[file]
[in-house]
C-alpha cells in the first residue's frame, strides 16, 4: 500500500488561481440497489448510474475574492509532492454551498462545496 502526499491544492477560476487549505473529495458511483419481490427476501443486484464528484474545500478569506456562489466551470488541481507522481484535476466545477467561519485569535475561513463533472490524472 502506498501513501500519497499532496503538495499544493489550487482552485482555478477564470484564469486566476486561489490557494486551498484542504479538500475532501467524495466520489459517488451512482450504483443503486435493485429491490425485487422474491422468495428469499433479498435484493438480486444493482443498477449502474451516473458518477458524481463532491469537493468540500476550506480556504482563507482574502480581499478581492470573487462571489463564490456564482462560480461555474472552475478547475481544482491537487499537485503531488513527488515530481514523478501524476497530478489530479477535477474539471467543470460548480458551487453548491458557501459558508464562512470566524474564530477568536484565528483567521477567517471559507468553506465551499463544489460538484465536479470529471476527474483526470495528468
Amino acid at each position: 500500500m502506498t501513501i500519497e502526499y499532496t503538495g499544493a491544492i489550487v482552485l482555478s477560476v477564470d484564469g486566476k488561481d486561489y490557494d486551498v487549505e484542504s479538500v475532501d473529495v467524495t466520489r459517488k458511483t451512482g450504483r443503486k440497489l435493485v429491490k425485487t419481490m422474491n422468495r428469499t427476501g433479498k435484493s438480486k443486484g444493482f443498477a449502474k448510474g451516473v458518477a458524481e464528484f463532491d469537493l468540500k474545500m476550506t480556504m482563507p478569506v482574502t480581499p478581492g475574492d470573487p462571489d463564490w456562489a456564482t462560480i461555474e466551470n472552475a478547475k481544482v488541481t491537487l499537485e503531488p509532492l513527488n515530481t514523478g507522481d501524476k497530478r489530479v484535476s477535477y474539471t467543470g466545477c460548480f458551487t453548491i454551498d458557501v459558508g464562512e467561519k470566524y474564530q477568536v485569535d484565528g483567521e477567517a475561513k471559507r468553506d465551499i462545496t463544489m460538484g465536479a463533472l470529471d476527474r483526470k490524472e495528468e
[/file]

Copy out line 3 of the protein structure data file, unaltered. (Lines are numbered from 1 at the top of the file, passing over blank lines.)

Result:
Amino acid at each position: 500500500m502506498t501513501i500519497e502526499y499532496t503538495g499544493a491544492i489550487v482552485l482555478s477560476v477564470d484564469g486566476k488561481d486561489y490557494d486551498v487549505e484542504s479538500v475532501d473529495v467524495t466520489r459517488k458511483t451512482g450504483r443503486k440497489l435493485v429491490k425485487t419481490m422474491n422468495r428469499t427476501g433479498k435484493s438480486k443486484g444493482f443498477a449502474k448510474g451516473v458518477a458524481e464528484f463532491d469537493l468540500k474545500m476550506t480556504m482563507p478569506v482574502t480581499p478581492g475574492d470573487p462571489d463564490w456562489a456564482t462560480i461555474e466551470n472552475a478547475k481544482v488541481t491537487l499537485e503531488p509532492l513527488n515530481t514523478g507522481d501524476k497530478r489530479v484535476s477535477y474539471t467543470g466545477c460548480f458551487t453548491i454551498d458557501v459558508g464562512e467561519k470566524y474564530q477568536v485569535d484565528g483567521e477567517a475561513k471559507r468553506d465551499i462545496t463544489m460538484g465536479a463533472l470529471d476527474r483526470k490524472e495528468e